In MESO, negotiation in which multiple offers are presented simultaneously at the negotiation table, effective negotiators seek opportunities to create value. By making tradeoffs across issues, parties can obtain greater value on the issues that are most important to them.

But how can you be sure you’re making the right offer?

In a past issue of Negotiation Briefings, Victoria Husted Medvec and Adam D. Galinsky of Northwestern University argued that, in negotiations involving many issues, you can create a great deal of value by making multiple equivalent simultaneous offers, or MESOs.

This negotiation strategy entails identifying several proposals that you value equally and presenting them to the other side.


Discover how to boost your power at the bargaining table in this FREE special report, Dealmaking: Secrets of Successful Dealmaking in Business Negotiations,
from Harvard Law School.

MESO: Negotiation Strategies for Creating Value

In a past issue of Negotiation Briefings, Victoria Husted Medvec and Adam D. Galinsky of Northwestern University argued that, in negotiations involving many issues, you can  create a great deal of value by making multiple equivalent simultaneous offers, or MESOs. This negotiation strategy entails identifying several proposals that you value equally and presenting them to the other side.

A Negotiation Example Involving Salary Negotiations

For example, you might realize that you are equally willing to accept any of these employment packages: $80,000 per year with two weeks’ vacation and 30% travel, $75,000 per year with three weeks’ vacation and 25% travel, or $65,000 per year with four weeks’ vacation and 5% travel. By making multiple equivalent simultaneous offers, the theory goes, you appear more flexible, collect information about the other side’s preferences based on which offer she likes best, and increase the odds of reaching a mutually beneficial negotiated agreement.

Until recently, the value of MESOs was based on logic rather than on empirical results. Medvec and Galinsky teamed with Geoffrey Leonardelli of the University of Toronto and Aletha Claussen-Schulz to show that making MESOs creates several benefits. Across four studies, they proved that this strategy does, in fact, help create value for negotiators. In addition, making MESOs helps the offering party claim more value by more efficiently meeting the needs of the other side. Finally, while the offering party succeeds at both claiming and creating value, the other side perceives him as more flexible and accommodating. The only cost of the strategy is that it requires thorough preparation prior to the negotiation.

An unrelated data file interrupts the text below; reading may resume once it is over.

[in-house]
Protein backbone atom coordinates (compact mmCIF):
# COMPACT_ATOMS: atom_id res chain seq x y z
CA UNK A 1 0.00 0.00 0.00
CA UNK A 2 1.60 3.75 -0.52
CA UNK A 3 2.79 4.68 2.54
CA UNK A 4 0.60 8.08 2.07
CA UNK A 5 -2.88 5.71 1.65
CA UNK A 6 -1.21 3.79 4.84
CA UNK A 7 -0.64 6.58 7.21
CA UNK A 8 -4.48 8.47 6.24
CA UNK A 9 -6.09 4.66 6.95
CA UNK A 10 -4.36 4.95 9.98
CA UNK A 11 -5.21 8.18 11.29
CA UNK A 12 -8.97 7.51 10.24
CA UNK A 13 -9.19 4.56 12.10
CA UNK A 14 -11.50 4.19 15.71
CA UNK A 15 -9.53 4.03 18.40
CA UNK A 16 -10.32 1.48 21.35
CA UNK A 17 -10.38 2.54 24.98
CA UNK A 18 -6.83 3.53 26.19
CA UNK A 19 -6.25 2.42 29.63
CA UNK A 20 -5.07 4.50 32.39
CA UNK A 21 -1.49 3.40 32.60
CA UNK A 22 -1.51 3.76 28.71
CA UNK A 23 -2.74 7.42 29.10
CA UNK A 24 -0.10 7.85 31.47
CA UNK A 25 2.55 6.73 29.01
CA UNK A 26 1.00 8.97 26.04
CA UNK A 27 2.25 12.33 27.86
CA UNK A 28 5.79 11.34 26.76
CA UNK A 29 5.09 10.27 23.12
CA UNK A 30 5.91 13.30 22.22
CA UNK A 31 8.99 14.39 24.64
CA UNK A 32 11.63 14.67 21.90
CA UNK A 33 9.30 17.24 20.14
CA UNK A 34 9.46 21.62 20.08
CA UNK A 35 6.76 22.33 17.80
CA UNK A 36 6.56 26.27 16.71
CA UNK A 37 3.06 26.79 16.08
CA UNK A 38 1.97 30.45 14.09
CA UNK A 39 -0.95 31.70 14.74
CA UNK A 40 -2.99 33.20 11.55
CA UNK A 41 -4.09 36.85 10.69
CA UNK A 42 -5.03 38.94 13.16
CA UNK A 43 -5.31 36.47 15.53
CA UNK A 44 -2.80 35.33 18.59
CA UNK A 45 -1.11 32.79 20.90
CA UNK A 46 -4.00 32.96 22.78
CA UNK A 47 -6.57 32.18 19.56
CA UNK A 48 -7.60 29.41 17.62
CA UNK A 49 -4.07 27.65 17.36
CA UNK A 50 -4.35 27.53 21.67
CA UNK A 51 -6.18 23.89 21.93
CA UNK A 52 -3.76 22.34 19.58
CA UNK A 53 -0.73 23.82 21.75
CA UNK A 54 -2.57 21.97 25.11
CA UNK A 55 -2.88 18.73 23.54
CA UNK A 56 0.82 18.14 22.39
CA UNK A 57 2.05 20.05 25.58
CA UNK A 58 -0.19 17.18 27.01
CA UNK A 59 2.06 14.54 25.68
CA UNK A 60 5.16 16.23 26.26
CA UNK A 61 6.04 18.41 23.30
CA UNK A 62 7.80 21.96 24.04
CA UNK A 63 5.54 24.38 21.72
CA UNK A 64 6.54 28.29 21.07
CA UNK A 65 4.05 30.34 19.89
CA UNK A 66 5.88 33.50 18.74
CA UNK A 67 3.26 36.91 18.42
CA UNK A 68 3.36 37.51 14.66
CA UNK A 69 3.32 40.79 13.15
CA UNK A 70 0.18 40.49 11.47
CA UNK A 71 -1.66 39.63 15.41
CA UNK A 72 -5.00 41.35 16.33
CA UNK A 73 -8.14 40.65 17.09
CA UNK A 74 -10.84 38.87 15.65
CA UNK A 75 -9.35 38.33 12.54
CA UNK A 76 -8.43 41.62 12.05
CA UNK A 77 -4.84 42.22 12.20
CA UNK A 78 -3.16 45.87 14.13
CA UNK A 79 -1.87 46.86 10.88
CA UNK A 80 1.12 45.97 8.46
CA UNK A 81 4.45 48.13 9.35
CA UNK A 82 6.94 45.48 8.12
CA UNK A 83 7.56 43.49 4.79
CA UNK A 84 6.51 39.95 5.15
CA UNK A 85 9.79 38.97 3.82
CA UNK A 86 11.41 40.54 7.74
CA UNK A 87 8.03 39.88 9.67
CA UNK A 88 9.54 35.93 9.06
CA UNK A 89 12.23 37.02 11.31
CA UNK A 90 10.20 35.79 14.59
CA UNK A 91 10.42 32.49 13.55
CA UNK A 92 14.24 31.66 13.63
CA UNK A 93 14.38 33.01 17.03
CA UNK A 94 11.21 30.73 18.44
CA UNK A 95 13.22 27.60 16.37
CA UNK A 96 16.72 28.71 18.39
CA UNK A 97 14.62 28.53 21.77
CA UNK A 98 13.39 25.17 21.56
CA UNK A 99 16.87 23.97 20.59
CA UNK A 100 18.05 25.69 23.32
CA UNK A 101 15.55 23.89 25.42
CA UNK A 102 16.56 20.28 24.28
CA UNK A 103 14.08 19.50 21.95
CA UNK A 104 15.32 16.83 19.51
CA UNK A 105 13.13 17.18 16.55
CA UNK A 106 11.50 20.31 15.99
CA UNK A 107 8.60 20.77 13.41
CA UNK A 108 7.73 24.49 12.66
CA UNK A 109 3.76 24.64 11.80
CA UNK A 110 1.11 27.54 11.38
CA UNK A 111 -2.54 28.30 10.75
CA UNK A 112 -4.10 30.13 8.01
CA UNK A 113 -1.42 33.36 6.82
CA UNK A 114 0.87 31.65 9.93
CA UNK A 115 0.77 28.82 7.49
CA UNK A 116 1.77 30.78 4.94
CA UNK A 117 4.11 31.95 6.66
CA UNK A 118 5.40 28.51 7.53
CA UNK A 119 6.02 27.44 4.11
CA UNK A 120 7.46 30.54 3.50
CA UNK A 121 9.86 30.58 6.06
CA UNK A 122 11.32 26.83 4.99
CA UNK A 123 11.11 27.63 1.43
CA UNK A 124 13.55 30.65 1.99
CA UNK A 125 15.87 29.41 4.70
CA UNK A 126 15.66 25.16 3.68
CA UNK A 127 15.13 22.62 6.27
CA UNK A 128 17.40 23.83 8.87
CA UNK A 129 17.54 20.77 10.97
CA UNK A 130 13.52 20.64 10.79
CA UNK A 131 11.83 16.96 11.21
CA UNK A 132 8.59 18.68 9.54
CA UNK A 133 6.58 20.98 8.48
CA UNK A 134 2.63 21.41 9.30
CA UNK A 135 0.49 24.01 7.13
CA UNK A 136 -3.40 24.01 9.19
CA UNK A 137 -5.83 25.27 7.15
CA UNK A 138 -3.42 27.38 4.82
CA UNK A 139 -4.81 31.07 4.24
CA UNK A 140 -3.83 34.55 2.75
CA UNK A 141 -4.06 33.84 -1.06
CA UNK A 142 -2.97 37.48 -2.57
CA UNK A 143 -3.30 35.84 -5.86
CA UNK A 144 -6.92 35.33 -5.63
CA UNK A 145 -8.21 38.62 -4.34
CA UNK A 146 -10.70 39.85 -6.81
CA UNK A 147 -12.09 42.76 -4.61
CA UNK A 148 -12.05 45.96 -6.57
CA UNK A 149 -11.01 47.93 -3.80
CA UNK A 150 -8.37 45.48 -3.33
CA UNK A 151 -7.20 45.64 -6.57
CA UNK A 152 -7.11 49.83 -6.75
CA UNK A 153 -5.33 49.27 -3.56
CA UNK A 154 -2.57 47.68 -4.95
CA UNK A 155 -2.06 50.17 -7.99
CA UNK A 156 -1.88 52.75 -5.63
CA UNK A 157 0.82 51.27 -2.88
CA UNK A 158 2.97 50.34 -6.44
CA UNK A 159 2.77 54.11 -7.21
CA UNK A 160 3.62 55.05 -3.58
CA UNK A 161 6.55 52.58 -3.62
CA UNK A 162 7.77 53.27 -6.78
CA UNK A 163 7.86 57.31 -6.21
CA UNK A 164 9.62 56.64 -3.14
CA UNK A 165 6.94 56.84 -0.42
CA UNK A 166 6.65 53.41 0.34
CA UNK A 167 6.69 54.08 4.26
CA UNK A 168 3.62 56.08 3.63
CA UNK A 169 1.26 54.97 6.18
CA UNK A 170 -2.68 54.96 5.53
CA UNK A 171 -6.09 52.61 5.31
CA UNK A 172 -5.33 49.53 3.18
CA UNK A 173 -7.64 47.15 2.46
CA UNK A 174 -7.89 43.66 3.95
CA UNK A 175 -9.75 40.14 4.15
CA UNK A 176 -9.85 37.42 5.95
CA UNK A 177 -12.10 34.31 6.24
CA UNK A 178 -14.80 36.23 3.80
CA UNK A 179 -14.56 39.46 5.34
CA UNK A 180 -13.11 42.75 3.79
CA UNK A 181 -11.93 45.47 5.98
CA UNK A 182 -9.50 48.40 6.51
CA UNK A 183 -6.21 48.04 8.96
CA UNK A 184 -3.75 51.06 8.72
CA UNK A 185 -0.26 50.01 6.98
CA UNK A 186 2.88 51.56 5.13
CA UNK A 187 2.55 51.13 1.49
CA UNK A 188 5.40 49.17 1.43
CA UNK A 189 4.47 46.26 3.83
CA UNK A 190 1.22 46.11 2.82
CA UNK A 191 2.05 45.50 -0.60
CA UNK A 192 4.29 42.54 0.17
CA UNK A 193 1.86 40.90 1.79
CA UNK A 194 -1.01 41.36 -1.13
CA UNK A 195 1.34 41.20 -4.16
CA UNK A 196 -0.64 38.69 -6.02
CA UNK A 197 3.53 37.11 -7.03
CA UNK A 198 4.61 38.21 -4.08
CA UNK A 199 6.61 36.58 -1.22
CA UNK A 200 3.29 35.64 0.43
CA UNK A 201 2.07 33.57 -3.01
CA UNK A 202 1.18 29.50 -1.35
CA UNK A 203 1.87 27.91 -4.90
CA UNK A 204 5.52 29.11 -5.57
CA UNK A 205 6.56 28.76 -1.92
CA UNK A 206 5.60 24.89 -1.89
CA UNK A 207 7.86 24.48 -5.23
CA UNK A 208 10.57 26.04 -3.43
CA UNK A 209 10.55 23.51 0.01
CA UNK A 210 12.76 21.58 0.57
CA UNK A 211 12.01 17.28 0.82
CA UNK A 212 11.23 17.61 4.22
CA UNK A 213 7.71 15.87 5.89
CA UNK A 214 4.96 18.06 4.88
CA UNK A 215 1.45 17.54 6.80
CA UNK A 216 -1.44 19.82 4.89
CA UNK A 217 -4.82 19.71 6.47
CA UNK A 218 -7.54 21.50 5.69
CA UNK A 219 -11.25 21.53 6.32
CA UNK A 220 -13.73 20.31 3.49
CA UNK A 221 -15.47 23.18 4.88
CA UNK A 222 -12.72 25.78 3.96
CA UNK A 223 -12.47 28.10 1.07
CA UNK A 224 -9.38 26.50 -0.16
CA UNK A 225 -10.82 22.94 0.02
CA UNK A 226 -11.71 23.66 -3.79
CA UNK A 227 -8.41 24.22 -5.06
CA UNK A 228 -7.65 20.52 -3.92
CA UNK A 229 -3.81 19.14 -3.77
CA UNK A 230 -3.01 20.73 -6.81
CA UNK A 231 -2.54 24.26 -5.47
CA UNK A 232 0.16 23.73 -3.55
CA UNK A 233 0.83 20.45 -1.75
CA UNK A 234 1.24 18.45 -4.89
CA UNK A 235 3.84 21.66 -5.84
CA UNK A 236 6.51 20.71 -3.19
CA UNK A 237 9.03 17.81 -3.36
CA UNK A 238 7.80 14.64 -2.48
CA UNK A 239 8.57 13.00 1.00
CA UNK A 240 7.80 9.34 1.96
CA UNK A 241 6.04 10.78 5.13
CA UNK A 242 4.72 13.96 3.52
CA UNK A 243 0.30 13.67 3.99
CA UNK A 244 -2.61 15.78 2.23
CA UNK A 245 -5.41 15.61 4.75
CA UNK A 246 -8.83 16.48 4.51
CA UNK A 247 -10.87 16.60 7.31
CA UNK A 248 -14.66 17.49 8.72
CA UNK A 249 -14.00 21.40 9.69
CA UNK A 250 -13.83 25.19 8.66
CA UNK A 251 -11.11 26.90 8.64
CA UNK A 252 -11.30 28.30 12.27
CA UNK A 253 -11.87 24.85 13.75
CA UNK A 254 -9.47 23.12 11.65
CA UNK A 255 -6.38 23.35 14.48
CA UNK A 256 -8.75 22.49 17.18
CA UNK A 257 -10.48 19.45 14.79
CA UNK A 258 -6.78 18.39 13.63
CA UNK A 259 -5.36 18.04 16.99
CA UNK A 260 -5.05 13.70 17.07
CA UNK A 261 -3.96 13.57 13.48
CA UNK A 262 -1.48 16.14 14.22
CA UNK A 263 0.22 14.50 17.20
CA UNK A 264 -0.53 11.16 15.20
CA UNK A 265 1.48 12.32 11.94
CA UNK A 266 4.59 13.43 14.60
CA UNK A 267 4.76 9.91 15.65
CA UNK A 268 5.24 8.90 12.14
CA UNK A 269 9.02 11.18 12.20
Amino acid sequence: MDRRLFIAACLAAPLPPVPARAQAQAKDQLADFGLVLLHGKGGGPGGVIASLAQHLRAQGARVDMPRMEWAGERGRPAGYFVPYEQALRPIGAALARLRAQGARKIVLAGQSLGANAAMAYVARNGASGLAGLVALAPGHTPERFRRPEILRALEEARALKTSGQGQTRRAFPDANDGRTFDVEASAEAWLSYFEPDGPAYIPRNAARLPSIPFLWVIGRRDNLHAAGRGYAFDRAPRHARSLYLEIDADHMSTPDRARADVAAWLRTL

The evidence is in: making multiple offers simultaneously is an effective negotiation strategy—one used far too infrequently.

Related Dealmaking Article: How to Negotiate When You’re Literally Far Apart – Don’t let distance be a barrier to your negotiated agreement. In this article based on negotiation research about bargaining at a distance, whether over email or on the phone, we offer negotiation tips for overcoming barriers to agreement when your counterpart is at a distance.


Discover how to boost your power at the bargaining table in this FREE special report, Dealmaking: Secrets of Successful Dealmaking in Business Negotiations,
from Harvard Law School.

Adapted from “Why You Should Make More Than One Offer,” first published in the Negotiation newsletter.

Originally posted in 2010.